After pressing “1” for English and a few other numbers for other things, I navigated through the tense moments of trying to remember if my secret question was my first pet’s name or my favorite teacher’s name.  Duly verified, I then had the pleasure of telling a computer what my problem was.  You know that faux-friendly and encouraging voice that says, “Please tell me in a few words how I can be of help” and never understands what you are saying?

Because the conversation may have been being taped for training purposes, I didn’t say what came to my mind, but rather said, “Returned check fee.”

“You want to open a checking account?”

I’ll spare you the entire dialogue but after a few iterations, I wasn’t able to control myself and said “I want to talk to someone other than a ***** machine.”

“You want to know the location of the nearest ATM machine?”

At that point I was pretty sure that their strategy was for me to say “it’s only twelve bucks, forget about it.”  But this was getting personal.  I finally got “Press pound to speak to a customer service representative.”  Which is what I’d been trying to do for the past ten minutes.

I wonder if the people answering the phones at the bank call center know that the people they are talking to have just been subjected to an exercise in frustration guaranteed to put them in a state of mind that is not conducive to rational discussion.

But, again remembering that the call may be getting recorded for training purposes, I maintained a pleasant demeanor when a person came on the line and asked how he could help.  I was polite and friendly, asking about his day, the weather where he was and all that.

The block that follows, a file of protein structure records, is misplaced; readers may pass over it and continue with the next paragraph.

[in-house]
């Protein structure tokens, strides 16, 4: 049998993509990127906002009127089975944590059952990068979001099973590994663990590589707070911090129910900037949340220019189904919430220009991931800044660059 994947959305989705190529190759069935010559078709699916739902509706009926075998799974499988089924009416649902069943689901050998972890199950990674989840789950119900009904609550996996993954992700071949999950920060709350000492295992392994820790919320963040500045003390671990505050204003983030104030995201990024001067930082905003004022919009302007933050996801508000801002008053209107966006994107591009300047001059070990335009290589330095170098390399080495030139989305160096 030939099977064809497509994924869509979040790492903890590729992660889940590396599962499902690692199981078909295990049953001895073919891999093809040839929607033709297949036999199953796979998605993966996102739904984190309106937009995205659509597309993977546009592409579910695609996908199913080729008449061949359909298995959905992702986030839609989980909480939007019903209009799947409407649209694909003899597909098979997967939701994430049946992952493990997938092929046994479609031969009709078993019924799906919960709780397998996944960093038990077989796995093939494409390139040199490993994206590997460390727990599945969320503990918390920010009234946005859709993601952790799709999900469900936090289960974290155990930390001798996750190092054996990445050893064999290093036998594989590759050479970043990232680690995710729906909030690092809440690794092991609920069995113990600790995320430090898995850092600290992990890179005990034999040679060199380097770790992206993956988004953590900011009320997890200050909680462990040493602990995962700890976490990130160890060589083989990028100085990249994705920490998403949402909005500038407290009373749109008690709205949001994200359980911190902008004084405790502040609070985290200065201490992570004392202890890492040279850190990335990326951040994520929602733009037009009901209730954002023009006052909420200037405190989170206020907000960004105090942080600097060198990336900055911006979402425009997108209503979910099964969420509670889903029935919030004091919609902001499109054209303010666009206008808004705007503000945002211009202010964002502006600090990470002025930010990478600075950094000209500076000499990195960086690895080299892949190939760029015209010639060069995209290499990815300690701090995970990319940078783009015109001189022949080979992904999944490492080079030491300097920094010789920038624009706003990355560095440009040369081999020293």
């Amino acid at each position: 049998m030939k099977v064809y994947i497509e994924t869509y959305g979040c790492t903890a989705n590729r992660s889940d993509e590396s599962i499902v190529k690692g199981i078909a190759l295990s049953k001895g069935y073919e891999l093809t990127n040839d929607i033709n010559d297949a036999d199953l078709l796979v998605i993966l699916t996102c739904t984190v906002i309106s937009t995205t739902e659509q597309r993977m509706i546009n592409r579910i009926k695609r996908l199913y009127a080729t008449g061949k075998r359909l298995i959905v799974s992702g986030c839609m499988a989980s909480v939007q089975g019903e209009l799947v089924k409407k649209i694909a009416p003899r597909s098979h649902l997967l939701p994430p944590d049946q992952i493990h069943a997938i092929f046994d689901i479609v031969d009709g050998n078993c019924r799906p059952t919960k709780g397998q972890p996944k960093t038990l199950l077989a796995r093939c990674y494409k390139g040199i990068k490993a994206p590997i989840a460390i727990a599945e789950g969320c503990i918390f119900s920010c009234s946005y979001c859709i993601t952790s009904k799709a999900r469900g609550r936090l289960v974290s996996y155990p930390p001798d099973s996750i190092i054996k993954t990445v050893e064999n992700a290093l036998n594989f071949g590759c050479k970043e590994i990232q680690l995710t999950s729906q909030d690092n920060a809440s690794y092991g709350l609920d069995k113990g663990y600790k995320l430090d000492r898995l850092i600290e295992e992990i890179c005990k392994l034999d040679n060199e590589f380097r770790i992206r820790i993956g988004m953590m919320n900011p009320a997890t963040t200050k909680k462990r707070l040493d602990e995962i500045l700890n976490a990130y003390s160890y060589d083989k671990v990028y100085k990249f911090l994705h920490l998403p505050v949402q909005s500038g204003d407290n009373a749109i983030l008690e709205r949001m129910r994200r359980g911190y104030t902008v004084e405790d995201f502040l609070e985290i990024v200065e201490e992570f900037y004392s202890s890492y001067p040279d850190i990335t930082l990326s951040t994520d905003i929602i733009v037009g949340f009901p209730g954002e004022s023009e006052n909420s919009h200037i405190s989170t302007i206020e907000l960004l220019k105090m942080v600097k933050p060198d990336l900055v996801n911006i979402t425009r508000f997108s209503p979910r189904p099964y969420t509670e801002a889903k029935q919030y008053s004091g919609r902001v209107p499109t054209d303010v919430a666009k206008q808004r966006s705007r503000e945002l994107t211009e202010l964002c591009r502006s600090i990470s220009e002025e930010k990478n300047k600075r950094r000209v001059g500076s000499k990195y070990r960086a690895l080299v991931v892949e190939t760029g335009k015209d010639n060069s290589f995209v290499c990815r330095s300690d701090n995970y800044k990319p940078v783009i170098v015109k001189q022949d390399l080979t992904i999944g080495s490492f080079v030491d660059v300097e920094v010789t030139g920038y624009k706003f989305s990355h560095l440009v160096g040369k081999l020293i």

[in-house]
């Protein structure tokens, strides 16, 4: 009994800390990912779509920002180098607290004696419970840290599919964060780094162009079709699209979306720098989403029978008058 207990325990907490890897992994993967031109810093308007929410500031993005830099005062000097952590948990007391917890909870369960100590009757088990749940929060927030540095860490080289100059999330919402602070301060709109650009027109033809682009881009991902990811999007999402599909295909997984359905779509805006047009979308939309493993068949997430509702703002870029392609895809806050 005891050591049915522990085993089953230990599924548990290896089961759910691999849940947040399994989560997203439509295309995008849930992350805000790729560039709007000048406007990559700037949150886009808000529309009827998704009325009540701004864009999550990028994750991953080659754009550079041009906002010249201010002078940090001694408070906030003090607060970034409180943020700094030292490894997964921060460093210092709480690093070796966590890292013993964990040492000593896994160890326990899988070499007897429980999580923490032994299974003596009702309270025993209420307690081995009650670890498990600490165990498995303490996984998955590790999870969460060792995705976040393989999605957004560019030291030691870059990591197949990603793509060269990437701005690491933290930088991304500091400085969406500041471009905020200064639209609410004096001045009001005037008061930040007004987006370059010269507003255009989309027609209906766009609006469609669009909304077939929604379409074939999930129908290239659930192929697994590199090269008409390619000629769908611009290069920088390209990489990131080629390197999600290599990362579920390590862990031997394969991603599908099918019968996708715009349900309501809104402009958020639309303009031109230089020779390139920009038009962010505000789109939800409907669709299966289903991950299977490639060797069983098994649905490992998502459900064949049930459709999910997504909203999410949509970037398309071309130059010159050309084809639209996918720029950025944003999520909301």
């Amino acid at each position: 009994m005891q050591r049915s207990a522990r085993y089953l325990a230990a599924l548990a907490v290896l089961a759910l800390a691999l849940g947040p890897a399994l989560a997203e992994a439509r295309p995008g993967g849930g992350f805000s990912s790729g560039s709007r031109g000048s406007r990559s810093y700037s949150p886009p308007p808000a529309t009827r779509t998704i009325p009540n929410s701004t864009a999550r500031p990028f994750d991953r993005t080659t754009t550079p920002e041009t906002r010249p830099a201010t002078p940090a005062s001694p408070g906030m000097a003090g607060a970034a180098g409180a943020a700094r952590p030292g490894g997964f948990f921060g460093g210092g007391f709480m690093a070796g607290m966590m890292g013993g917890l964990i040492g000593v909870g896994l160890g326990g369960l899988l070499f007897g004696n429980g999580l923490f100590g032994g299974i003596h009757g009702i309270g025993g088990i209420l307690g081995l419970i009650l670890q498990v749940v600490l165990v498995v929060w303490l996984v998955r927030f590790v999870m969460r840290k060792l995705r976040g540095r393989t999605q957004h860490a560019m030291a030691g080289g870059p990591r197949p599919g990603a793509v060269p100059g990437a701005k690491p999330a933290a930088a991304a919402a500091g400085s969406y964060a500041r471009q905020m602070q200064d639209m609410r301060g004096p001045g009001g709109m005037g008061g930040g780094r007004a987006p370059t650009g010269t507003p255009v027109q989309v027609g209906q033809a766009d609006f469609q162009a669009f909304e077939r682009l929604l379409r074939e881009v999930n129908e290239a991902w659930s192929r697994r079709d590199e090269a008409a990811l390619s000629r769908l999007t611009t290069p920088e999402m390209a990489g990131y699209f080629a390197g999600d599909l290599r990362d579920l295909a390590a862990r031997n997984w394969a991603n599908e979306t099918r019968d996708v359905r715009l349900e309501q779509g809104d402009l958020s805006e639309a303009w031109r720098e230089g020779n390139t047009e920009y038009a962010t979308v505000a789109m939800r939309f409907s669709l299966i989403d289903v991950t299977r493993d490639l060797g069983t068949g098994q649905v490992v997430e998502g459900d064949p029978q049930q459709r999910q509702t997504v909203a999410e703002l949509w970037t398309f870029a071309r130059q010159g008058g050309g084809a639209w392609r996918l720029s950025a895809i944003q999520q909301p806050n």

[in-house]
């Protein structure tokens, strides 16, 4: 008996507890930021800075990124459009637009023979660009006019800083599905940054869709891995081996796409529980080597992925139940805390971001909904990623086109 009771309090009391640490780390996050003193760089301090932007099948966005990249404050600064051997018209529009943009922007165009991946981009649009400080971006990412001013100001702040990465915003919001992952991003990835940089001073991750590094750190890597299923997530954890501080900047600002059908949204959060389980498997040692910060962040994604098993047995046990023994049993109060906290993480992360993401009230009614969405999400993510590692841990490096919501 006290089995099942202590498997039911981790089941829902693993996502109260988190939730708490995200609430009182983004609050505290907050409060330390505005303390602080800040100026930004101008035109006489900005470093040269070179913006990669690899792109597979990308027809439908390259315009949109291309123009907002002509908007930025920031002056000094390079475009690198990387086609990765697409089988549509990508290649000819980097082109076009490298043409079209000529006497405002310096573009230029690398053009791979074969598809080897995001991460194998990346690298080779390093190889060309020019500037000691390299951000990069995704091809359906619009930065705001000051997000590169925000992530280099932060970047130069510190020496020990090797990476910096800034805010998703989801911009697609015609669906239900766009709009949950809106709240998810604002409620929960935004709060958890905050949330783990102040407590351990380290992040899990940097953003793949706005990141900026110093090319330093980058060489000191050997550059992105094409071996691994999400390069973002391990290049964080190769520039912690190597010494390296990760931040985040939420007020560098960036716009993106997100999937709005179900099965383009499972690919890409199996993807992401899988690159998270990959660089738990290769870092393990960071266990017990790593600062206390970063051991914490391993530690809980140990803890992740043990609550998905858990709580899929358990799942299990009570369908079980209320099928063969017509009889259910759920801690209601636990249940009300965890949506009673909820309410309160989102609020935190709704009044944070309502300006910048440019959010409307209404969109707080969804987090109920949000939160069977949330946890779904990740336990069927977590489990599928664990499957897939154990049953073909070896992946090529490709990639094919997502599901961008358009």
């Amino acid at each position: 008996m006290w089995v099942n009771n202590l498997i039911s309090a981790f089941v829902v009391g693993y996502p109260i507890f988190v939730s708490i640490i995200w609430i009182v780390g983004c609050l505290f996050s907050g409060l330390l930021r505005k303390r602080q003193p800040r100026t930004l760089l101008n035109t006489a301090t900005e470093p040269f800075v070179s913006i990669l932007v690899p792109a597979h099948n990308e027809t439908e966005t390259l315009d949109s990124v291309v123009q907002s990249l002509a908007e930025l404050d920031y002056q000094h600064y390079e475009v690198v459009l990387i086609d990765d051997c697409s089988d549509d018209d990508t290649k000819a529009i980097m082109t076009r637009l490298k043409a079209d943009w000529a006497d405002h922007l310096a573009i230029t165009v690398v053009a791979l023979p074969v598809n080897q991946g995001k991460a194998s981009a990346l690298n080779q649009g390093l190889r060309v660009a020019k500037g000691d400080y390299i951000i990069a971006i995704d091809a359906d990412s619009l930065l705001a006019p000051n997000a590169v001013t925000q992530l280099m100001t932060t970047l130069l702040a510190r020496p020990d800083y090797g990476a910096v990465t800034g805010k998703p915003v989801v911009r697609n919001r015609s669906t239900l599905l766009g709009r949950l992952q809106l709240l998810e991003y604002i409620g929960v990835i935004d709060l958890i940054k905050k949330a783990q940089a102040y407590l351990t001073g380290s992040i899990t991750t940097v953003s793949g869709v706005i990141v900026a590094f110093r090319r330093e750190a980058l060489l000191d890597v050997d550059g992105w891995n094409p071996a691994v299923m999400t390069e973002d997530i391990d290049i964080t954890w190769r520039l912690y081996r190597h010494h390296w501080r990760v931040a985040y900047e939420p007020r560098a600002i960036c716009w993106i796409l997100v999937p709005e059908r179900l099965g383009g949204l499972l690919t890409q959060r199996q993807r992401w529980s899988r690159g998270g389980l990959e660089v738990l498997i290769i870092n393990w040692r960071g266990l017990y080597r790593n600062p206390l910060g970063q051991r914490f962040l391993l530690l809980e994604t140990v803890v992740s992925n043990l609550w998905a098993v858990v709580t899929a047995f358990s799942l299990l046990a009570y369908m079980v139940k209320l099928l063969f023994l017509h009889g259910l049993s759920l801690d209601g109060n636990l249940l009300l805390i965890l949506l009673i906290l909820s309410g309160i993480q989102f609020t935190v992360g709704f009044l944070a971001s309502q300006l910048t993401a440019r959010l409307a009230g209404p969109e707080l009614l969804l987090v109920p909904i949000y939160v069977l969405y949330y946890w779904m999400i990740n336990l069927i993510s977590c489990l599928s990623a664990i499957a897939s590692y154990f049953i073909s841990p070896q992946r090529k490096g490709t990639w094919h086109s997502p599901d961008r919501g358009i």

Then I got to the point.  I was reasonable, suggesting perhaps that a mistake had been made.

All to no avail.  I got a polite but stern lecture that as result of presenting the check to the bank, I had initiated a series of Herculean efforts on their part to process the check and they had incurred costs, only to find that I was wasting their time.  So not only did I not get the money I’d deposited, but twelve bucks was being taken out of my account to compensate the bank for me having inconvenienced them so thoughtlessly.  The semi-scripted lecture the guy gave me actually had me thinking I’d done something wrong.

I reasonably inquired as to whether the bank had in fact expended twelve dollars worth of effort during the process.  After all, McDonalds seems to go to a lot more effort to give me a burger and they don’t charge that kind of money.  Could he send me the details of the charge?


At some point you feel as if you’re talking to the computer again and you don’t care if the call is being recorded for training purposes.  I asked the guy if he thought the charge was fair or reasonable.  I told him I didn’t think it was totally legal because there was no way I could avoid the fee.

He agreed that I couldn’t have known that a check from a Fortune 500 company would bounce, but I could have avoided the fee if I hadn’t presented the bad check.  Further, he advised me helpfully that if I maintained a balance over $200,000, all fees would always be magically waived.  That wasn’t very helpful!

We were at an impasse but I wasn’t going to give up. And we continued to talk.  Things escalated.  Over twelve lousy bucks!  I’ll spare you the details, but I played the let me talk to your manager card and voila, they finally reversed the fee.  It was the hardest twelve bucks I’d ever earned.

And of course, the conversation ended on an upbeat note “Is there anything else I can help you with today?”

What scares me most about the whole thing is the way it unfolded.  First I interacted with a machine and communicated by pressing buttons.  Then I interacted with a machine which tried to guess what I was saying.  Then I had a lengthy interaction with a disempowered human and finally got someone able to resolve the situation.

When you consider that human jobs are being replaced by computers and robots, I bet you some cost accountant at the bank is looking at the customer interface process and putting their finger on a blip in the cost curve that shows that human interaction is the most expensive part of the process.

Can you imagine negotiating with a perfectly logical robot?